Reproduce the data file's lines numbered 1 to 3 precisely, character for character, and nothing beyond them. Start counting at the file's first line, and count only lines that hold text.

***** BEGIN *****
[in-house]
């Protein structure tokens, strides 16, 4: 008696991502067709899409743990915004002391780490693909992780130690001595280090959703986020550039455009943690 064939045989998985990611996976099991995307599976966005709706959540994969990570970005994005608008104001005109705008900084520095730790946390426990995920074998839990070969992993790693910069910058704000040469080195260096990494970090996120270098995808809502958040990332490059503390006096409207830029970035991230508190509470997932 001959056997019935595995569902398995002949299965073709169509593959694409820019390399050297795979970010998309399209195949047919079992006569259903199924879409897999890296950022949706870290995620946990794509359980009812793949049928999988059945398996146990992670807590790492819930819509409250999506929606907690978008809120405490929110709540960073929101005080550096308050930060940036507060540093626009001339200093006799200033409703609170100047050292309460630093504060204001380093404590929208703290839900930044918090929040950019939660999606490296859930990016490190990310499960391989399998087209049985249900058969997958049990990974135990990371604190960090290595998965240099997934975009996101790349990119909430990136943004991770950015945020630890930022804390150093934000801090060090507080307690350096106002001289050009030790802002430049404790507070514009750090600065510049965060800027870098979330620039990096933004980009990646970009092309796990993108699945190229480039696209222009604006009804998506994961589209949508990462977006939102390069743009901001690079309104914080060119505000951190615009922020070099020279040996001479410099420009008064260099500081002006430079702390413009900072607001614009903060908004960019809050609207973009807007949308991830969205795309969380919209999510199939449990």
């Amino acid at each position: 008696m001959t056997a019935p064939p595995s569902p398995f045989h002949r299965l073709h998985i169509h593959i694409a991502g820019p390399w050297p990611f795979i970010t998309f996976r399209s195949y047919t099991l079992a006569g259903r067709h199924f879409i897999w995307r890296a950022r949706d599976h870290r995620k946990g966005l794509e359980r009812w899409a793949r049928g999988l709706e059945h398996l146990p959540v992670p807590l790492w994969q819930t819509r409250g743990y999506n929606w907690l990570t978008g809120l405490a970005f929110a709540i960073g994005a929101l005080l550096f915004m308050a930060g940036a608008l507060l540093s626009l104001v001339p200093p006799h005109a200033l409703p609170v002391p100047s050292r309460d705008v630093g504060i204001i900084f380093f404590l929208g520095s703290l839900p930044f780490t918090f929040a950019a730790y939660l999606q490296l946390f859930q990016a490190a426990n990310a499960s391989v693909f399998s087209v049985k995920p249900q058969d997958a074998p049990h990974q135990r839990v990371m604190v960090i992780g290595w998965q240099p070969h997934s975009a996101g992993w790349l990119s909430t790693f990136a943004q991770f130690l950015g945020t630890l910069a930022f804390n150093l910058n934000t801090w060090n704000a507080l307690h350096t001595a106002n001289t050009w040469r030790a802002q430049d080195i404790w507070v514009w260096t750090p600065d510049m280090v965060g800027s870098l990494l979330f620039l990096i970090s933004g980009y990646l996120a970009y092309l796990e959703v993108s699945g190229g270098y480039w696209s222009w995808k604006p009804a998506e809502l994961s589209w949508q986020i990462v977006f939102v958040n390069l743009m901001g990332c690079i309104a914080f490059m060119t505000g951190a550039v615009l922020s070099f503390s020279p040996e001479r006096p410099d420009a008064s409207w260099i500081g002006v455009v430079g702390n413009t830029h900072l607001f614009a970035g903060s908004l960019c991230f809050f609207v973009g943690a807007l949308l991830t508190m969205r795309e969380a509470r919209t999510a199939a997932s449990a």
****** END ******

[in-house]
């Protein structure tokens, strides 16, 4: 008696991502067709899409743990915004002391780490693909992780130690001595280090959703986020550039455009943690 064939045989998985990611996976099991995307599976966005709706959540994969990570970005994005608008104001005109705008900084520095730790946390426990995920074998839990070969992993790693910069910058704000040469080195260096990494970090996120270098995808809502958040990332490059503390006096409207830029970035991230508190509470997932 001959056997019935595995569902398995002949299965073709169509593959694409820019390399050297795979970010998309399209195949047919079992006569259903199924879409897999890296950022949706870290995620946990794509359980009812793949049928999988059945398996146990992670807590790492819930819509409250999506929606907690978008809120405490929110709540960073929101005080550096308050930060940036507060540093626009001339200093006799200033409703609170100047050292309460630093504060204001380093404590929208703290839900930044918090929040950019939660999606490296859930990016490190990310499960391989399998087209049985249900058969997958049990990974135990990371604190960090290595998965240099997934975009996101790349990119909430990136943004991770950015945020630890930022804390150093934000801090060090507080307690350096106002001289050009030790802002430049404790507070514009750090600065510049965060800027870098979330620039990096933004980009990646970009092309796990993108699945190229480039696209222009604006009804998506994961589209949508990462977006939102390069743009901001690079309104914080060119505000951190615009922020070099020279040996001479410099420009008064260099500081002006430079702390413009900072607001614009903060908004960019809050609207973009807007949308991830969205795309969380919209999510199939449990």
């Amino acid at each position: 008696m001959t056997a019935p064939p595995s569902p398995f045989h002949r299965l073709h998985i169509h593959i694409a991502g820019p390399w050297p990611f795979i970010t998309f996976r399209s195949y047919t099991l079992a006569g259903r067709h199924f879409i897999w995307r890296a950022r949706d599976h870290r995620k946990g966005l794509e359980r009812w899409a793949r049928g999988l709706e059945h398996l146990p959540v992670p807590l790492w994969q819930t819509r409250g743990y999506n929606w907690l990570t978008g809120l405490a970005f929110a709540i960073g994005a929101l005080l550096f915004m308050a930060g940036a608008l507060l540093s626009l104001v001339p200093p006799h005109a200033l409703p609170v002391p100047s050292r309460d705008v630093g504060i204001i900084f380093f404590l929208g520095s703290l839900p930044f780490t918090f929040a950019a730790y939660l999606q490296l946390f859930q990016a490190a426990n990310a499960s391989v693909f399998s087209v049985k995920p249900q058969d997958a074998p049990h990974q135990r839990v990371m604190v960090i992780g290595w998965q240099p070969h997934s975009a996101g992993w790349l990119s909430t790693f990136a943004q991770f130690l950015g945020t630890l910069a930022f804390n150093l910058n934000t801090w060090n704000a507080l307690h350096t001595a106002n001289t050009w040469r030790a802002q430049d080195i404790w507070v514009w260096t750090p600065d510049m280090v965060g800027s870098l990494l979330f620039l990096i970090s933004g980009y990646l996120a970009y092309l796990e959703v993108s699945g190229g270098y480039w696209s222009w995808k604006p009804a998506e809502l994961s589209w949508q986020i990462v977006f939102v958040n390069l743009m901001g990332c690079i309104a914080f490059m060119t505000g951190a550039v615009l922020s070099f503390s020279p040996e001479r006096p410099d420009a008064s409207w260099i500081g002006v455009v430079g702390n413009t830029h900072l607001f614009a970035g903060s908004l960019c991230f809050f609207v973009g943690a807007l949308l991830t508190m969205r795309e969380a509470r919209t999510a199939a997932s449990a």